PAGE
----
Four Ways Moms (Unknowingly) Ruin the Holidays

four-waysWe all want to give our families that picture-perfect Christmas – just like something straight out of a Norman Rockwell painting. Unfortunately, we all live in the real world (and not in a Hallmark Channel movie) where sometimes kids get sick, roads get slick and moms get stressed. Big time. The best way I’ve found to keep pre-Christmas anxiety in check is to avoid these four ways we moms tend to ruin the holidays:

  1. Obsess. You are not Martha Stewart. Therefore no one is expecting you to make from-scratch designer cookies or knit your kids matching Christmas sweaters. Try to relax and let go of the tiny little details that can quite quickly drive you mad. Because… honestly? No one cares whether you serve canned or fresh sweet potatoes. Or whether your daughter’s tights are white or cream. Except for you. Give yourself a break, and grant yourself permission to let go of perfection. Because in the long run, minor holiday catastrophes (like little kids screaming on Santa’s lap) make for the funniest stories!
  2. Compare. Similarly, do not put yourself up against other moms who stay up all night making Pinterest-worthy gifts for your child’s homeroom teacher. Do not feel bad about your Griswold-y neighbor having better house lights than you, and please please don’t get so caught up in buying the “best” gifts that you overspend and blow your budget. Christmas is not meant to be a winner-take-all competition. Your kids, friends and family members love you for just being YOU. Give your own talents room to shine, and don’t worry about anyone else’s.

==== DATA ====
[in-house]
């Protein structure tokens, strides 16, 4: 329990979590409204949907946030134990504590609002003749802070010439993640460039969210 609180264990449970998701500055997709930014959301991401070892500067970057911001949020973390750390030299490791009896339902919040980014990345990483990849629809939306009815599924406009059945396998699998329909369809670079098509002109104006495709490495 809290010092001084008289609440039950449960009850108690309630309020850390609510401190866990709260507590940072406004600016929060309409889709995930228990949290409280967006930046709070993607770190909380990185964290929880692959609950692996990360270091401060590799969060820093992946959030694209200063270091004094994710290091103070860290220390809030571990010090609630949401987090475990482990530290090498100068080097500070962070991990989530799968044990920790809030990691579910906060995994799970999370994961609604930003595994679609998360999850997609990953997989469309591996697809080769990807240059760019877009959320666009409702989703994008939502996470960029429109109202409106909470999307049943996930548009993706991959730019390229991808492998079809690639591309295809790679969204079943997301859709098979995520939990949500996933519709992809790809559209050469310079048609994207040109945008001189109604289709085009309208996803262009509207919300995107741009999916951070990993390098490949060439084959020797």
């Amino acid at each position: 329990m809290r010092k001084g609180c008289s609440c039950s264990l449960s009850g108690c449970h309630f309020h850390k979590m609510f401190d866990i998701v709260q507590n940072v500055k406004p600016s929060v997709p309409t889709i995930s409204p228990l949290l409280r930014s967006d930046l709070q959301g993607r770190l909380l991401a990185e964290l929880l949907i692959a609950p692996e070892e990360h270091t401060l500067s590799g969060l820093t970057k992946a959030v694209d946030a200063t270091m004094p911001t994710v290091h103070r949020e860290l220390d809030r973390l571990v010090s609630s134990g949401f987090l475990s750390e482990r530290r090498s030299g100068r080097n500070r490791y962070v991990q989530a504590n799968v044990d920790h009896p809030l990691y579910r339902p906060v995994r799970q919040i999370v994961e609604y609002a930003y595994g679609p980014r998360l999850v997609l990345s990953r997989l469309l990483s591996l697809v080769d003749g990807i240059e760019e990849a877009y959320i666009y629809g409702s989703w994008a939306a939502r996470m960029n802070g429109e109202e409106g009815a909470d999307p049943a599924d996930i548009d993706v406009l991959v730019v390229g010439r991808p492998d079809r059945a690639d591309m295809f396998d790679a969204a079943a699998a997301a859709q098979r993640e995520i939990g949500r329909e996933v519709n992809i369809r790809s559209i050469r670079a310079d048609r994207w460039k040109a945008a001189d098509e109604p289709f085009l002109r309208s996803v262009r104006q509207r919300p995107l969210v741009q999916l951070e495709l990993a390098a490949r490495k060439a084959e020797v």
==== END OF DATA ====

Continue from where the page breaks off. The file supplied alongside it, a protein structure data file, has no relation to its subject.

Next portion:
3. Ignore your health. Let’s face it. We all overindulge (be it Christmas cookies or cocktails) at some point during the holidays, and our regular sleep and exercise schedules go straight up the chimney. But remembering to eat fruits and veggies, stay hydrated and sleep (even nap) when you can, that will all go a long way toward maintaining good physical and emotional health during the cold and flu season. Can’t get to the gym? No worries – take a brisk walk outside to look at Christmas lights, shovel the driveway or challenge the kiddos to a snowball fight!
  4. Adhere to ‘The List.’ Staying organized is good. Treating every holiday task like a chore or obligation leads to mommy burnout. If you find yourself dreading your “must-do” checklist, see if you can relax and set aside some time for family fun. Take an afternoon to cut out snowflakes with your kids, or build a blanket fort in the living room and watch Christmas movies together. After all, in five, 10 or 25 years, your kids aren’t going to remember accomplishing a whopping Christmas “to-do” list with you or even opening their gifts. They are going to remember the quiet, peaceful moments. The whimsical and the unexpected. The occasions you put aside your lists and expectations and just focused on being present in that moment with them. So embrace the childlike wonder of the holiday season and make “family time” your top priority. Isn’t that what this time of year is really all about?

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